The White House can’t get its (fake) story straight over Donald Trump’s two-week old baseless accusations that Obama wiretapped Trump Tower. A few days ago, Sean Spicer weakly claimed that Trump didn’t really believe it happened. Yet once both Paul Ryan and Congress found no evidence to support Trump’s claims, Trump believed it again, and Spicer cited a Fox News analyst’s speculation as proof that British intelligence helped Obama wiretap Trump. Naturally, this incited bloody hell in the U.K. and has resulted in a hilariously speedy apology.
Spicer had insisted that Fox News learned from three intelligence sources that Obama “went outside the chain of command,” bypassed U.S. intelligence, and “used GCHQ.” It would have been irresponsible enough to repeat this even as theory during a press briefing, but Spicer quoted the speculation as fact. In response, both GCHQ and British Prime Minister Theresa May slammed the accusations are “nonsense.” At least two calls transpired between British officials and the White House, and CNN relays how National security advisor H.R. McMaster tried to explain away Spicer’s comments as “unintentional.” Yet ultimately, the The Telegraph says Spicer apologized, and May issued another statement:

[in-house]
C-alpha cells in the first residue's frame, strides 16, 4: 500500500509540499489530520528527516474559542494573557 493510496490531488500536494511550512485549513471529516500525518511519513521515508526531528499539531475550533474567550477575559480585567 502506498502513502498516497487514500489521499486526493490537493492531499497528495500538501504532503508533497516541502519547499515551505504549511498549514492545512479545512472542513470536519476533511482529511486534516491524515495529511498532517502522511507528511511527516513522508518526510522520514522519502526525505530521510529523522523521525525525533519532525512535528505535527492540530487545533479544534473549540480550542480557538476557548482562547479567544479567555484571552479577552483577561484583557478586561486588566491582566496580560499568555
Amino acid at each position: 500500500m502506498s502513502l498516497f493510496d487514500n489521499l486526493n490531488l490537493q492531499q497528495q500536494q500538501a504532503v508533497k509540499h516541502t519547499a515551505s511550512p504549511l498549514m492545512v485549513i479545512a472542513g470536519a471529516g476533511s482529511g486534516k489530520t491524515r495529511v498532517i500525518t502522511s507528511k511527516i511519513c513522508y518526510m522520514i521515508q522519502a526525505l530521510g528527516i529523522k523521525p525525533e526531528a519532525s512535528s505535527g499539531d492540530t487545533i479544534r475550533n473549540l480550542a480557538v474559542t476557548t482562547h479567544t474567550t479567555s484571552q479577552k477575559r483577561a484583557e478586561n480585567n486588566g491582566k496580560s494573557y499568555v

A senior administration official told CNN that Spicer and McMaster offered what amounted to an apology to the British government.
“We’ve made clear to the US administration that these claims are ridiculous and should be ignored. We’ve received assurances that these allegations won’t be repeated,” May’s spokesman said.
Even by Trump administration standards, dragging one of the U.S.’ closest allies into this mess to help Trump (not) save face is a terrible move. Indeed, it’s no wonder that Don Lemon used a Billy Madison scene to sum up the Thursday press briefing portion on wiretapping. Don’t think for a moment that this is over, however. Next time, the White House may blame Canada.